With major lawsuits over the past few decades stemming from side effects of drugs like Accutane, Fen-Phen, and Vioxx resulting in multibillion-dollar settlements and fines, regulators have been feeling pressure for some time to increase the burden of proof that drugs are not just effective but also safe. The result is that the cost to bring the average drug to market has now soared to over $1 billion. And the length of time to market has been increased – by some estimates to as much as double what it once was. While costs and timelines vary greatly depending on the therapy and the disease targeted, it is clear to any industry observer that the bar is now higher.

Pharmaceutical executives are quick to place the blame for this on the regulators. But they themselves must share some of it. In 2010 alone, at least a dozen pharmaceutical companies were successfully sued by the Department of Justice or state attorneys general and paid out of settlements in excess of $5 billion just for marketing drugs for "off-label" uses (i.e., when a drug is promoted to doctors to help cure a disease that regulators never explicitly allowed it to be marketed for; this is something that often arises organically after a drug has been readily available for some time and researchers have found other benefits). This kind of aggressive sales and marketing tactic has caused regulators to push back hard on drug companies, restricting labeling and rigorously enforcing prescription standards.

Nor is tighter regulation the sole culprit. These "big pharma" companies also have themselves to blame for supporting largely unsuccessful research and development programs for too long and failing to hold their developers accountable. In the past three years nearly every major pharma company has had to significantly reorganize its research and development efforts, lay off large amounts of staff, shutter programs, and in some cases dramatically reinvent the way they approach R&D.

The root of this big mess is that the science itself has changed, and the largest companies have failed to adapt.

The Year of the Small Guy

With the advent of entire new fields of study – like genomics or nanomaterials – smaller, more nimble companies have raced to the forefront… for instance, Curis Inc. This drug developer has been a pioneer in the field of pathway inhibitors. These biological drugs interfere with the replication pathways that enable cancerous cells to grow out of control. Pathway inhibitor research was born out of both academia and large commercial R&D labs like those in the pharmaceutical companies. And many major pharmaceutical companies have researchers working in that area, looking for biological treatments for cancer. However, instead it was a small company – Curis – that was the first to successfully commercialize the technology.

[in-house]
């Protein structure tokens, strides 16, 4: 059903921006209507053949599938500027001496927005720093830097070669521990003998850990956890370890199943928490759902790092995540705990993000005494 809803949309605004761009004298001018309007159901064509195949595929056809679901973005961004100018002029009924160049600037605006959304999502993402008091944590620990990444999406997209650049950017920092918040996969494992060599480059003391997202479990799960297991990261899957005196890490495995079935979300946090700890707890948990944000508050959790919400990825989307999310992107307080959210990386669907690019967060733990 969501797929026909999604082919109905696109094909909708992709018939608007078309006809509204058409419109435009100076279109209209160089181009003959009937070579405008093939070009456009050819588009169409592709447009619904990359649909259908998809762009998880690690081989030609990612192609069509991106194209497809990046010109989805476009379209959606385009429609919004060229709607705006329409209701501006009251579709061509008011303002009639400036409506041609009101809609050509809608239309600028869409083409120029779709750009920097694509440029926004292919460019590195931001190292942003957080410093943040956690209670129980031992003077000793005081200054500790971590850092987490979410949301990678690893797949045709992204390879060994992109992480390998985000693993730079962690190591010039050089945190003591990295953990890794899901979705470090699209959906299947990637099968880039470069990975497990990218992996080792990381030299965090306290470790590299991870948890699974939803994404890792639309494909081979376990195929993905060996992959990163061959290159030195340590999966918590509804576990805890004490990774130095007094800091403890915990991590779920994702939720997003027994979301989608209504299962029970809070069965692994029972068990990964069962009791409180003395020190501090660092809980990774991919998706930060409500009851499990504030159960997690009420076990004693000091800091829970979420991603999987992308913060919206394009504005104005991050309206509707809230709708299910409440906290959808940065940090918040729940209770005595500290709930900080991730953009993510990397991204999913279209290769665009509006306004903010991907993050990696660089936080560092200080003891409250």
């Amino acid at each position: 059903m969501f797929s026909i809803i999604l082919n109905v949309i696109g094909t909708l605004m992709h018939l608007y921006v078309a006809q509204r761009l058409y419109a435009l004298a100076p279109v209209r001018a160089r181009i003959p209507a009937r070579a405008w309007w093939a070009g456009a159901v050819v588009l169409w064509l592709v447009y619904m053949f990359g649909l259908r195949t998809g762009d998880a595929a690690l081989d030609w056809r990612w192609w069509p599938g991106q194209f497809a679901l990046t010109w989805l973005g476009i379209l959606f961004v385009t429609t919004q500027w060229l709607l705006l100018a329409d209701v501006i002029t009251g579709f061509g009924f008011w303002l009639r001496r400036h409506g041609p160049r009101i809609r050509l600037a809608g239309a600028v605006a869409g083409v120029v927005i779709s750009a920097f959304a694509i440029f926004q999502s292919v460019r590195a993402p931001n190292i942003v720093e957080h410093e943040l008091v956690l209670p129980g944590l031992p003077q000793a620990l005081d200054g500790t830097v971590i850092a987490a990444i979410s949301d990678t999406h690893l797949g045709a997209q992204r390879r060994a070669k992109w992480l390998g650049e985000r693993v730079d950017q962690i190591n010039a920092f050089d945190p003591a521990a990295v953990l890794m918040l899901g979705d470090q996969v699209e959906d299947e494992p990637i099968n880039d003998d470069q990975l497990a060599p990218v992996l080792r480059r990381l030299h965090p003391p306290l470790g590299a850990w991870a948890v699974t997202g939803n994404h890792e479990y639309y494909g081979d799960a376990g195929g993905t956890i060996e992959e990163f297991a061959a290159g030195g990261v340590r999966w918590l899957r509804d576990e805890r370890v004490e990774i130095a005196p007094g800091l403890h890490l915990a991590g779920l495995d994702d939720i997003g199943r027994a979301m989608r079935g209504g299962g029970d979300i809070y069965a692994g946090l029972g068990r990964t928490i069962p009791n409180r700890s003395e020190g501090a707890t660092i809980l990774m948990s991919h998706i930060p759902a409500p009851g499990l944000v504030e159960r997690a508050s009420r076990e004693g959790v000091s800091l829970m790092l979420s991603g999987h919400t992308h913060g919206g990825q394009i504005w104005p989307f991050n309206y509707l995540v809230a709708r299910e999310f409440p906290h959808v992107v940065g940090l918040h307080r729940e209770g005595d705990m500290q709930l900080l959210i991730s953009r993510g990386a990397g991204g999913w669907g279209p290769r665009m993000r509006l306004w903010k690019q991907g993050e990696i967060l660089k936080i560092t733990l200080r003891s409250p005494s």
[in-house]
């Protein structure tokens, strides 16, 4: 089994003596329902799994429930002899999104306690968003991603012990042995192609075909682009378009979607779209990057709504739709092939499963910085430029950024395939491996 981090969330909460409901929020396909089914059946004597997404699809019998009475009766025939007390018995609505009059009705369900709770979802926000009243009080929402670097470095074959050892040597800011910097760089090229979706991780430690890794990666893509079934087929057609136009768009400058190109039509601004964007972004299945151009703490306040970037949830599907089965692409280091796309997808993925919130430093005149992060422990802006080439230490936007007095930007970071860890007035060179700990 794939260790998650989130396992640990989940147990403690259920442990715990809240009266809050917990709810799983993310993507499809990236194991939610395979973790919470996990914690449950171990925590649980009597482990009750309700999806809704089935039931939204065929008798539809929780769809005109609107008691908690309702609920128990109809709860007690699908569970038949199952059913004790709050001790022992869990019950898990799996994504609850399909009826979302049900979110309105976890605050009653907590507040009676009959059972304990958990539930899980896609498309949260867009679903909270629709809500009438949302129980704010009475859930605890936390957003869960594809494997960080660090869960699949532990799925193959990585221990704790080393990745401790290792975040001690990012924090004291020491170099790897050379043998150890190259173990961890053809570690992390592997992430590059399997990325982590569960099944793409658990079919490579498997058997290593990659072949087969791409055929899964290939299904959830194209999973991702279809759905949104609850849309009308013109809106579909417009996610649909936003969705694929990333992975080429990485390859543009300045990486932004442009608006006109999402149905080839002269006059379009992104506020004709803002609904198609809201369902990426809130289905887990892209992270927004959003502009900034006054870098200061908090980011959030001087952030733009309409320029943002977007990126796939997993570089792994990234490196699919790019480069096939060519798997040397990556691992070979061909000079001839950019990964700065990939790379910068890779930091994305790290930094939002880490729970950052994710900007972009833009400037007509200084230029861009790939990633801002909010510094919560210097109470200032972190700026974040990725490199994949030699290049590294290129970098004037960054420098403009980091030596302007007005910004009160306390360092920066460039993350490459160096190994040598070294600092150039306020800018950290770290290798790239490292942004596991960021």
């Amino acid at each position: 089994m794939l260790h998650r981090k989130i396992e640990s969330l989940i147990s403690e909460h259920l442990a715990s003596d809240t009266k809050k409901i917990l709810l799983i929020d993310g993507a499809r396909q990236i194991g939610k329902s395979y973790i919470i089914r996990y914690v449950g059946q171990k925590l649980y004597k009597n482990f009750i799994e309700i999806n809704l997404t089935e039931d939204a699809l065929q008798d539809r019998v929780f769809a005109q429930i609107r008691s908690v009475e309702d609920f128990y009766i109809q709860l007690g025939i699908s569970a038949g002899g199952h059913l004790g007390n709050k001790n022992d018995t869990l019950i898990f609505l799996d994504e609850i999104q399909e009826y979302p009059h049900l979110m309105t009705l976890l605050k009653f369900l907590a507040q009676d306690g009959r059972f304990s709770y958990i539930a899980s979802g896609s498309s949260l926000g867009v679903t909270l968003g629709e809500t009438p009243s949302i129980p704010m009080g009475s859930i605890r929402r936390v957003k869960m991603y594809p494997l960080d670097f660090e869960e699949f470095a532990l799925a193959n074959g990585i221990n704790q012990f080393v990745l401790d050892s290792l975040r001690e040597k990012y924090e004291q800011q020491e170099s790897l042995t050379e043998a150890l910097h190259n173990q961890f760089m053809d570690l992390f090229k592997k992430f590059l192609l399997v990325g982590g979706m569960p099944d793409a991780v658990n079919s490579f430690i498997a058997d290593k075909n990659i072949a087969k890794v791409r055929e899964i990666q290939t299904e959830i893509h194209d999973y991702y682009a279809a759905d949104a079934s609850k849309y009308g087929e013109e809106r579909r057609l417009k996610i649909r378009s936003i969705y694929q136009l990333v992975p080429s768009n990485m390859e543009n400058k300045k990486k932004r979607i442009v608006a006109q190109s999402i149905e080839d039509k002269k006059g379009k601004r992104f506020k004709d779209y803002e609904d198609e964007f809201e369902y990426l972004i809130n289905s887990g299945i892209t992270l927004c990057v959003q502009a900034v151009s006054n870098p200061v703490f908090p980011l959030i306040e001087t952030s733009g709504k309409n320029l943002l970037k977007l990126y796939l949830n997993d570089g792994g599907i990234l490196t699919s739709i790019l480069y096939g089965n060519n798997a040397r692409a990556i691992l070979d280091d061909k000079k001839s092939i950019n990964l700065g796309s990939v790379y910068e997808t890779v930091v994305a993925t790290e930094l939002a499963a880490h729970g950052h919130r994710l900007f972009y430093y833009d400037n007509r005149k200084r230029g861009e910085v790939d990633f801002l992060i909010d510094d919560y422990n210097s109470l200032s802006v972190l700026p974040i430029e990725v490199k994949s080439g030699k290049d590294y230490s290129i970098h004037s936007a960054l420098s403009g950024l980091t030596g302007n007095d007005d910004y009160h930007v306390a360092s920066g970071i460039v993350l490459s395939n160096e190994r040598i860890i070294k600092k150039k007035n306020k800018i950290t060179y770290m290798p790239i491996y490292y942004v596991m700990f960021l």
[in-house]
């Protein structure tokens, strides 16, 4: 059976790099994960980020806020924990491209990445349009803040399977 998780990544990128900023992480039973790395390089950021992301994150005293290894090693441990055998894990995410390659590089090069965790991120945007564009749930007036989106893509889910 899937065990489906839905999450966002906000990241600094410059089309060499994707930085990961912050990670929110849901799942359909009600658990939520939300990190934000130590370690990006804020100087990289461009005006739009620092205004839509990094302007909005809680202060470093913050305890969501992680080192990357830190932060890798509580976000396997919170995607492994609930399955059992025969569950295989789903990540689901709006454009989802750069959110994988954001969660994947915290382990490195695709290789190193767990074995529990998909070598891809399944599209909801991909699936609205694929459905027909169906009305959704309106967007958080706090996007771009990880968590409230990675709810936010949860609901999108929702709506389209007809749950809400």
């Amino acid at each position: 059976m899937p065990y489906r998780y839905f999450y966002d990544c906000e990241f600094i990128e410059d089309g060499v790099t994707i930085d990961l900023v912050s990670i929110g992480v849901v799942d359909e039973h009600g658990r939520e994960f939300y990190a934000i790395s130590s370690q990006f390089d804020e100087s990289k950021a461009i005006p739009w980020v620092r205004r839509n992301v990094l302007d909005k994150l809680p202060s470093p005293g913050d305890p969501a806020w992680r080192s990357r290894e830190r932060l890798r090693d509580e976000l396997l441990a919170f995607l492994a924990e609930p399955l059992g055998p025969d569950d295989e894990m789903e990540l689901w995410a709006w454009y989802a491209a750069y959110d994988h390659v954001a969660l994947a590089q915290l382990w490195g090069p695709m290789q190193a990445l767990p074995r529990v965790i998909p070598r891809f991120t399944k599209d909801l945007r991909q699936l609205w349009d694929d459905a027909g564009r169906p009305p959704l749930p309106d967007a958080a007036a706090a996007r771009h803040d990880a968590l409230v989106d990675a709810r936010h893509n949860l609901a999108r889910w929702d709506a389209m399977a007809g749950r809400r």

Companies like Curis have emerged due to a mass defection from both big pharma's labs and academic institutions. Our understanding of biological medicine in particular has increased greatly over the last 20 years, and that has led to a seismic talent shift from larger R&D efforts to small commercial development.

The reason is simple: incentive. As a researcher, you can strike proverbial gold with a valuable new approach, even if unproven, but you know it won't happen if you're lost inside a large organization. Better to concentrate solely on your narrower area of expertise, as the founder or early-stage member of a small private company with that specific focus. There are thousands of such biopharmaceutical startups in the United States alone, all of them aimed at producing drugs that serve a large – or even a small but now underserved – market. With a potential payoff that can run into the hundreds of millions or even billions of dollars in sales, the allure is clear.

And there is no shortage of venture capital available for the drug development industry. Companies seeking anywhere from $50 million to $250 million, on the back of promising early lab research, can usually count on finding enough money from private investors to fund the beginning stages of their work.